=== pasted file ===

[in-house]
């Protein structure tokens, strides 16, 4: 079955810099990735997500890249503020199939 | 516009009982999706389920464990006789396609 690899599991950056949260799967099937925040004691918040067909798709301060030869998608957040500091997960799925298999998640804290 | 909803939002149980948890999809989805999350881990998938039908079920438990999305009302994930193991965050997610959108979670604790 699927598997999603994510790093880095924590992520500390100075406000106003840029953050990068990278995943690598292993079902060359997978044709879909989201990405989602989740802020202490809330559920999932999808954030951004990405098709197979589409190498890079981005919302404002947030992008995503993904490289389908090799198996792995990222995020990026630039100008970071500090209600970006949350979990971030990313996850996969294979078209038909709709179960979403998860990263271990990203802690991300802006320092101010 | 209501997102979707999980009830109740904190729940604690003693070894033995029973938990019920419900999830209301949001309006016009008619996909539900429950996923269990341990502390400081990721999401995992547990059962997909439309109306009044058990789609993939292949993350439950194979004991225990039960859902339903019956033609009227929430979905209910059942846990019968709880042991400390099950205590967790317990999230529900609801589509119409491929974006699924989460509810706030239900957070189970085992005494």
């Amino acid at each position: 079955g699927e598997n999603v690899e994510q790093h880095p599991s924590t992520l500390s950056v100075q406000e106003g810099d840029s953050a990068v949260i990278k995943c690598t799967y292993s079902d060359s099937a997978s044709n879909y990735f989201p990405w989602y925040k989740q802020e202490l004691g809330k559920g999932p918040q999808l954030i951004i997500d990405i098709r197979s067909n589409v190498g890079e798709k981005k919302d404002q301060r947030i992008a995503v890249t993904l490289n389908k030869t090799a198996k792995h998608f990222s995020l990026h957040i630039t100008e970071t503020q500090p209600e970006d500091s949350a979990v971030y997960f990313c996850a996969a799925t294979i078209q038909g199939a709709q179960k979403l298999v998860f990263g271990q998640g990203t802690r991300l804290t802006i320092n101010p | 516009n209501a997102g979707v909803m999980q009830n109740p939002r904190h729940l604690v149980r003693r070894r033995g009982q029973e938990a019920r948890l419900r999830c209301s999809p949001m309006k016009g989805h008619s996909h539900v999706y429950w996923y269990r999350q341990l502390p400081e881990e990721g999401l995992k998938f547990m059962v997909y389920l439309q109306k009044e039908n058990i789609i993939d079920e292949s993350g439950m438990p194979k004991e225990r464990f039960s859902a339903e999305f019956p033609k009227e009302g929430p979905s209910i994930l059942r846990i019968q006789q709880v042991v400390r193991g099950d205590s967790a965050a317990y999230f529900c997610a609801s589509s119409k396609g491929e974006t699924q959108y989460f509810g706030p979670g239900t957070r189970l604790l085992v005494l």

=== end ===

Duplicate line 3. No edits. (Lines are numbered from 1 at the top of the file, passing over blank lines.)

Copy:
């Amino acid at each position: 079955g699927e598997n999603v690899e994510q790093h880095p599991s924590t992520l500390s950056v100075q406000e106003g810099d840029s953050a990068v949260i990278k995943c690598t799967y292993s079902d060359s099937a997978s044709n879909y990735f989201p990405w989602y925040k989740q802020e202490l004691g809330k559920g999932p918040q999808l954030i951004i997500d990405i098709r197979s067909n589409v190498g890079e798709k981005k919302d404002q301060r947030i992008a995503v890249t993904l490289n389908k030869t090799a198996k792995h998608f990222s995020l990026h957040i630039t100008e970071t503020q500090p209600e970006d500091s949350a979990v971030y997960f990313c996850a996969a799925t294979i078209q038909g199939a709709q179960k979403l298999v998860f990263g271990q998640g990203t802690r991300l804290t802006i320092n101010p | 516009n209501a997102g979707v909803m999980q009830n109740p939002r904190h729940l604690v149980r003693r070894r033995g009982q029973e938990a019920r948890l419900r999830c209301s999809p949001m309006k016009g989805h008619s996909h539900v999706y429950w996923y269990r999350q341990l502390p400081e881990e990721g999401l995992k998938f547990m059962v997909y389920l439309q109306k009044e039908n058990i789609i993939d079920e292949s993350g439950m438990p194979k004991e225990r464990f039960s859902a339903e999305f019956p033609k009227e009302g929430p979905s209910i994930l059942r846990i019968q006789q709880v042991v400390r193991g099950d205590s967790a965050a317990y999230f529900c997610a609801s589509s119409k396609g491929e974006t699924q959108y989460f509810g706030p979670g239900t957070r189970l604790l085992v005494l």